Tracing the Interior
The American Interior, Edward Cooke
The American Interior course considered many ways of analyzing interior space—from probate inventories to architectural theory—in order to understand the ideology, psychology, and embodied experiences that produce an interior environment. The most common reference drawings were plans in order to show the flow between rooms and their development over time.
In order to synthesize and expand on the material covered in the course, I have drawn sections as a way of investigating the question: where is the boundary of the interior? By this I do not mean the true thermal envelope, but the conceptual border that encloses spaces of interiority. The tectonic makeup of the wall is considered in detail, as I argue that even technical construction details—typically limited to professional drawing sets—may also support an ideological reading of the interior. Finally, the sections are cut through the surrounding site to suggest their connection with the landscape and the participation of the exterior in constructing interiority. Even the drafting lines that remain on the page contribute to the negotiation of an interior boundary by implying the layering and nesting of rooms and landscape.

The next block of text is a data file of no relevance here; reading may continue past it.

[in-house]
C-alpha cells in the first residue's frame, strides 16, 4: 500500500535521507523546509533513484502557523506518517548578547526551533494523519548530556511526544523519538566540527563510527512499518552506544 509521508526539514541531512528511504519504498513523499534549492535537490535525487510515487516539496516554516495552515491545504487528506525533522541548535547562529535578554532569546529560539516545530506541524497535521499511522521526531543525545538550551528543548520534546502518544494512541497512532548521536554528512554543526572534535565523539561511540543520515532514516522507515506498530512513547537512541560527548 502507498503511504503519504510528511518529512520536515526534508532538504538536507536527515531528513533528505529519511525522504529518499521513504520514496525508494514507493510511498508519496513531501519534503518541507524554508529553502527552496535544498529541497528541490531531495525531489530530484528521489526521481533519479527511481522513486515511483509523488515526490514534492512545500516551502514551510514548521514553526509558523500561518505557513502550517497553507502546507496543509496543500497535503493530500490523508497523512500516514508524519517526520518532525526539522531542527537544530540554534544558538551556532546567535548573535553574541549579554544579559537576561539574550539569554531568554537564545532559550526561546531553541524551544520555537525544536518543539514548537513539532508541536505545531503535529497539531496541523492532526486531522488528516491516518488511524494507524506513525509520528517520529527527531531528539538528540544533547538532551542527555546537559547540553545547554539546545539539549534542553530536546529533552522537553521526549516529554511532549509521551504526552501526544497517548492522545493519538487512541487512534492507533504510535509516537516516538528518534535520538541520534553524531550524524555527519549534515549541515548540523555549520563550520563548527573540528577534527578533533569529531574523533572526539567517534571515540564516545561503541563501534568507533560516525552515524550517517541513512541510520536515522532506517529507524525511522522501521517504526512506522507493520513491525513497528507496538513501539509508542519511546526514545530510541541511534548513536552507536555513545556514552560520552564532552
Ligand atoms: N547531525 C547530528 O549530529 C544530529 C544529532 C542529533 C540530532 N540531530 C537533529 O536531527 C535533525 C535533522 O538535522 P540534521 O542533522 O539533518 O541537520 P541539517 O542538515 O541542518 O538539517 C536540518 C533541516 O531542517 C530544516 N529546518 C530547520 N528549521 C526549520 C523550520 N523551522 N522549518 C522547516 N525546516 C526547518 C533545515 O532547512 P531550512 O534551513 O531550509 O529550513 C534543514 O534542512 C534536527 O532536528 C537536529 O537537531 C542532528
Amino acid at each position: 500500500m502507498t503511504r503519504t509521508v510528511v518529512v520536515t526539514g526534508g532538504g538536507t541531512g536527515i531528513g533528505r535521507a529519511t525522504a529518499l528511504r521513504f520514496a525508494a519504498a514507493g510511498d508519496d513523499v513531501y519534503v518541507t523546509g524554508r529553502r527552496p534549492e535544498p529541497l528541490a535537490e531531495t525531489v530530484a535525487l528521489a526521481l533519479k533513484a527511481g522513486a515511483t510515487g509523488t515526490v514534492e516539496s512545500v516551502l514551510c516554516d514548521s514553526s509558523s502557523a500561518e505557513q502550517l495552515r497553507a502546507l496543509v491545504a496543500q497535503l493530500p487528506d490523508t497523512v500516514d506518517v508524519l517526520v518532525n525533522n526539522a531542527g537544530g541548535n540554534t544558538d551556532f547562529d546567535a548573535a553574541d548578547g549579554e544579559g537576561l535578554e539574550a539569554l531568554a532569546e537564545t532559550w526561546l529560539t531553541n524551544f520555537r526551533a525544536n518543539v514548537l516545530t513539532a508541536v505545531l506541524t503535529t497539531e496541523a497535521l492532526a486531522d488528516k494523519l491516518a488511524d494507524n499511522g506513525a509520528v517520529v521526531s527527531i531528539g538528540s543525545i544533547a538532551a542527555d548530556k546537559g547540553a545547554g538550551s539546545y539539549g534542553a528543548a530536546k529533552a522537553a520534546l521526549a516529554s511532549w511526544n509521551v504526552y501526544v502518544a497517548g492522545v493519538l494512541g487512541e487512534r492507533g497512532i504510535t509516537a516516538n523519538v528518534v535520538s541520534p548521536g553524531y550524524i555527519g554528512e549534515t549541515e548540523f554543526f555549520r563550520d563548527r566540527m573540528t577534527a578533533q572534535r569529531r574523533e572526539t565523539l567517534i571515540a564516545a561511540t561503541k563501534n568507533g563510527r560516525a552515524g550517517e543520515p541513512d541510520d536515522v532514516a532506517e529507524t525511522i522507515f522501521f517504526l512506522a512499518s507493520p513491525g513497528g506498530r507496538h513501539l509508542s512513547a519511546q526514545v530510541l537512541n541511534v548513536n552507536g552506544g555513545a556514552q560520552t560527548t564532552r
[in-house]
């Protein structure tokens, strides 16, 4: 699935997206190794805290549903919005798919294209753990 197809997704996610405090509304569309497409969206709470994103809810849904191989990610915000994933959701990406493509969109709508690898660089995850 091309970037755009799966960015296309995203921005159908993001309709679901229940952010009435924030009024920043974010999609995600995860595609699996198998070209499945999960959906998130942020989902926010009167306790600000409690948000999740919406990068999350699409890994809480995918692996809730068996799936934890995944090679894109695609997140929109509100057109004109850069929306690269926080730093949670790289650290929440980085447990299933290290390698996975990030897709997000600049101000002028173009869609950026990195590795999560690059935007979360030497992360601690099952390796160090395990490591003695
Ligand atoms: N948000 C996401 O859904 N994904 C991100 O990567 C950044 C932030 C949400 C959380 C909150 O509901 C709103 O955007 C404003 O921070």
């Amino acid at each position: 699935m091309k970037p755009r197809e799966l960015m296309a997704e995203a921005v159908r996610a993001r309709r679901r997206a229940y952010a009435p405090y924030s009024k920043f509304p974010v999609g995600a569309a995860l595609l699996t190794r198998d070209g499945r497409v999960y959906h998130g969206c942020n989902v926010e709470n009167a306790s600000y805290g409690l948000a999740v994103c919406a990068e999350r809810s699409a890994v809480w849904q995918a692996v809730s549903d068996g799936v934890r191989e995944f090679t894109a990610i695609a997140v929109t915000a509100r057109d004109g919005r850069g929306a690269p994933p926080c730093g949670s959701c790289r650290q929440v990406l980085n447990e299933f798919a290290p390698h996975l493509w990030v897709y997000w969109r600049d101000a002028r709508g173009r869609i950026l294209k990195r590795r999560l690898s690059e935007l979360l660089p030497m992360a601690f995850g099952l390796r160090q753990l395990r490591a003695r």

This project aims to synthesize the semester-long investigations of the American Interior course by thinking through drawing. The drawings seek to identify the changing boundary of the interior over time by looking closely at four case studies. The first two are early colonial houses from the 17th and 18th centuries—a New England farmstead and a later townhouse, which represent not specific historic examples but are abstractions and compilations of typical house arrangements described by scholars. The third considers the Morse Libby House in Portland, Maine, as a specific example of a 19th century mansion—the largest house of the series. Finally, the fourth example is the Eames Case Study House, one of the most famous 20th century architectural landmarks, to consider the modern interior and landscape. The accompanying short essays serve to support and clarify the investigatory work of the drawings.